Seed Oils & Inflammatory Oils To Avoid While Cooking

Industrial seed oils or refined vegetable oils like canola, corn, soy, and sunflower, have been used for years and are marketed as “healthy.” Seed oils have been used since the late 1800s and commercialized in the early 1900s, but their health impacts have lately been questioned. So, what’s the deal with inflammatory oils? Do seed oils make you sick? Are they actually evil… or is it all just fearmongering? Can processed oils actually be heart-healthy?

Keep reading to learn more about cooking oils! It’s rev-oil-utionary (okay… failed attempt at a pun, be p-oil-ite).

Inflammatory Oils 2

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Seed Oils Vs. Vegetable Oils – What’s The Difference?

Vegetable oils are fats or oils that are derived from fruit, grains, nuts, seeds, or other produce. They’re derived from crops. Seeds oils (also known as industrial seed oils), on the other hand, are a type of vegetable oil derived specifically from seeds.

Vegetable oils and seed oils come with a controversial list of potential health impacts, which we’ll dive into further down in the article… but they’re still ultra-popular! Cottonseed oil was the first popularized seed oil manufactured in 1911 by Procter & Gamble through chemical processing. Hello Crisco!

Their popularity has drastically increased because they’re cheap to make, inexpensive to buy, and fairly neutral in taste. Seed oils are very, very common.

In fact, the production of vegetable oils has increased more than 16x since 1909! [1, 2] According to Zero Acre, the consumption of soybean oil has grown 1000x since 1909. Yes – crazy, right?! [3] Its consumption has increased dramatically.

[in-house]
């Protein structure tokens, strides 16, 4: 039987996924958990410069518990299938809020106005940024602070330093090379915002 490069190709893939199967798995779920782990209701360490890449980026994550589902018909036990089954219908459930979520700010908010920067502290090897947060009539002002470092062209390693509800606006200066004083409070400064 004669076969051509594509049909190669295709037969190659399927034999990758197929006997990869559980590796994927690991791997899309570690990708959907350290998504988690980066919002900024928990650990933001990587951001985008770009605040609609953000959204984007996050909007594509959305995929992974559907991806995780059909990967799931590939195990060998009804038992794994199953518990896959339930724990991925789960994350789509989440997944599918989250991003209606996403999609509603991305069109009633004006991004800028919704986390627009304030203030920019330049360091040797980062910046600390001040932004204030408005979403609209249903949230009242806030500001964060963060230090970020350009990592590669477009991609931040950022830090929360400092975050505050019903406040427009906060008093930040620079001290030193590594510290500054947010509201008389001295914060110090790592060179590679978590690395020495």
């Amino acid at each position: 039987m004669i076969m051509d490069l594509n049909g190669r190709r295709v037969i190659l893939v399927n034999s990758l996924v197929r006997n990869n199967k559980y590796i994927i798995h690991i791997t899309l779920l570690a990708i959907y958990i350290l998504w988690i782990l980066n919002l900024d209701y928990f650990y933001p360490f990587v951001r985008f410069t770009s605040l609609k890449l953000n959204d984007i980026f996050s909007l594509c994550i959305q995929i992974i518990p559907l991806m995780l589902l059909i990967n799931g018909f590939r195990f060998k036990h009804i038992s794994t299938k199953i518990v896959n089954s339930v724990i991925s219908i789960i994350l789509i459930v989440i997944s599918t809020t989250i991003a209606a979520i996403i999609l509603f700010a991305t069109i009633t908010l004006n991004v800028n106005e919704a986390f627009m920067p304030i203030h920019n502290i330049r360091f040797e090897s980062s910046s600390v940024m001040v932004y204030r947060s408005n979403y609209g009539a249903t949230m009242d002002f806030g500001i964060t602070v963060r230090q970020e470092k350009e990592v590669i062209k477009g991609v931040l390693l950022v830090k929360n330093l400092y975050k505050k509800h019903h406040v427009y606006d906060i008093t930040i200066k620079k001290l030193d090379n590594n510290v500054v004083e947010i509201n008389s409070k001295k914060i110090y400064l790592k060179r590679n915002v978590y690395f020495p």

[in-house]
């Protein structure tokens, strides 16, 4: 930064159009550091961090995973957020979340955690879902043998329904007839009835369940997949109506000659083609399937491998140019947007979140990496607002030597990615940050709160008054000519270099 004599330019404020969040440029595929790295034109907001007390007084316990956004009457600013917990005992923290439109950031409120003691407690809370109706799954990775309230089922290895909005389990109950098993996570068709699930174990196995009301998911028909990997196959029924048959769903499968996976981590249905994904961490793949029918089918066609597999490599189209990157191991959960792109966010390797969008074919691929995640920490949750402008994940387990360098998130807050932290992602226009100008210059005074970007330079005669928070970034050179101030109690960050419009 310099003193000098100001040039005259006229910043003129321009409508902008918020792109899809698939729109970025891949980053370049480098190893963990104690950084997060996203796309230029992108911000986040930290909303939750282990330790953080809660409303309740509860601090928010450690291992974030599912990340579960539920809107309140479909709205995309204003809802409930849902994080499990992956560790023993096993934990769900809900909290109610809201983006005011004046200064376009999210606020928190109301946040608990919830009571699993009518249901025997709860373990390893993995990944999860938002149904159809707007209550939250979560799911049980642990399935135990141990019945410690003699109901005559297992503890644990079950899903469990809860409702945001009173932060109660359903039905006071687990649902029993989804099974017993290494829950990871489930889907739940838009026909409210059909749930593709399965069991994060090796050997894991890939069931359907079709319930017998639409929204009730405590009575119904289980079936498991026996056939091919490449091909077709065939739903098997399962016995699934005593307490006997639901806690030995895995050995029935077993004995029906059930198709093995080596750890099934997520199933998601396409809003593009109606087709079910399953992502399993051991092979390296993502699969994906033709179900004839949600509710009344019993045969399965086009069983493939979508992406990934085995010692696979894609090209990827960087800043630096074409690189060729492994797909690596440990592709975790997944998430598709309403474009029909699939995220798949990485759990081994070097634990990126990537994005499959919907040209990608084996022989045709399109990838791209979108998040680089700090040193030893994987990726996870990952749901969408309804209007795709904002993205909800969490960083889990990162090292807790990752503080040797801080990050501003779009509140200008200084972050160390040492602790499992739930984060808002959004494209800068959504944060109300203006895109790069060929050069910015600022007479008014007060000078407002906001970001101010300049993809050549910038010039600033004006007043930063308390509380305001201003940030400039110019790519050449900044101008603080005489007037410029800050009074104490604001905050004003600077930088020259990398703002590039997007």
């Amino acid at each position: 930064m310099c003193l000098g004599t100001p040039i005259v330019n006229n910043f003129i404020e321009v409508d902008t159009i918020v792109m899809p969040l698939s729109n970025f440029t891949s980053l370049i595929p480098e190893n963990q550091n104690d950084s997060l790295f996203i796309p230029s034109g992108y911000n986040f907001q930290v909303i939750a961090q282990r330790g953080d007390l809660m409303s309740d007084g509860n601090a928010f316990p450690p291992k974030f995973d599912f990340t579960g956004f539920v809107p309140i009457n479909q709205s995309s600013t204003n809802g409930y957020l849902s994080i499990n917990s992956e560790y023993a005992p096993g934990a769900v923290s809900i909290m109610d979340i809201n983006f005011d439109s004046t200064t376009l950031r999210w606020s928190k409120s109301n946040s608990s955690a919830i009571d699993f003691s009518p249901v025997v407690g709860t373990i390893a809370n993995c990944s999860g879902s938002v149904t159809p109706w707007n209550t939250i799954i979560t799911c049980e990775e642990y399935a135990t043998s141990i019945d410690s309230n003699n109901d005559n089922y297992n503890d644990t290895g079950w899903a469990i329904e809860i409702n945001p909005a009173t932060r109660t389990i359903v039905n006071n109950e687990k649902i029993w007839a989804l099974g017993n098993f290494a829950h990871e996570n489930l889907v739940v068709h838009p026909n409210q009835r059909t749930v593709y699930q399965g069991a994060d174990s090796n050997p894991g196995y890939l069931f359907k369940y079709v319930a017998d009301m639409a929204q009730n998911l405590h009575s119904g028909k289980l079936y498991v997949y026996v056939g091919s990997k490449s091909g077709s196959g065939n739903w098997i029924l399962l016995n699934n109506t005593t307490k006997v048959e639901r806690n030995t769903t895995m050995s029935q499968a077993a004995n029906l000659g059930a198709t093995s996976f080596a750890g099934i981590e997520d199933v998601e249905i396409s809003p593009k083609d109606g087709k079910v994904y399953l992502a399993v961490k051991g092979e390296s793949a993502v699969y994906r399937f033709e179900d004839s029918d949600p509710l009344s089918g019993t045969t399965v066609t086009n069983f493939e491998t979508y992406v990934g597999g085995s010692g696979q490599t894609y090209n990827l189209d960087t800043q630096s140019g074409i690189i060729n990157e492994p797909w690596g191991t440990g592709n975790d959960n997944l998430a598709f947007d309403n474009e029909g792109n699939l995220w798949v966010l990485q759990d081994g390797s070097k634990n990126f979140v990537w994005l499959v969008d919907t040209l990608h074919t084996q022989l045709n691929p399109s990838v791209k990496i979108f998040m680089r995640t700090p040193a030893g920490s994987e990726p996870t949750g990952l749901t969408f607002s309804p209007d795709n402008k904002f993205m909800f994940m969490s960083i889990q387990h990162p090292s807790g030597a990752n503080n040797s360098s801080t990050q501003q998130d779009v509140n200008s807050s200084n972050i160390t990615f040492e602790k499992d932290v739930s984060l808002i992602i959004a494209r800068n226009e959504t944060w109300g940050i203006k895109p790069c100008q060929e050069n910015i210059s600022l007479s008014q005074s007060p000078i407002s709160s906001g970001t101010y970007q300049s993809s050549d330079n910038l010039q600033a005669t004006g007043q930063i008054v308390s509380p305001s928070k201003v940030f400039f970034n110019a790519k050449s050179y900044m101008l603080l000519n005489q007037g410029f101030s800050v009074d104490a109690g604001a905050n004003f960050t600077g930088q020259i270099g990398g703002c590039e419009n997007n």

Seed oils are a type of vegetable oil.

What Are Inflammatory Oils?

Inflammatory oils are called inflammatory because they can lead to inflammation in the body. “Inflammatory” isn’t a formal “class” of oils, per se, but seed oils are commonly called inflammatory oils because of the potential side effects they can have. Let’s dive into why:

Oils have different combinations of unsaturated and saturated fatty acids, which can impact how fast an oil goes rancid (we dive into this more below). In addition, oils can contain different ratios of Omega-6 and Omega-3 fatty acids. Too much Omega-6 fatty acids and too little Omega-3 fatty acids can lead to health issues, especially around inflammation. Having the proper ratio is critical! [4, 5]

We’ve been told over the years that fats are unhealthy… this isn’t necessarily true! There is significant misunderstandings surrounding fats. Healthy fats are an important and essential part of a balanced diet, but not all fats are equal! The quality of fat matters.

How Are Seed Oils Made?

Doesn’t sunflower and vegetable oil sound healthy? It’s vegetables, right?! Well… not quite. It’s another example of deceptive naming found in the food industry.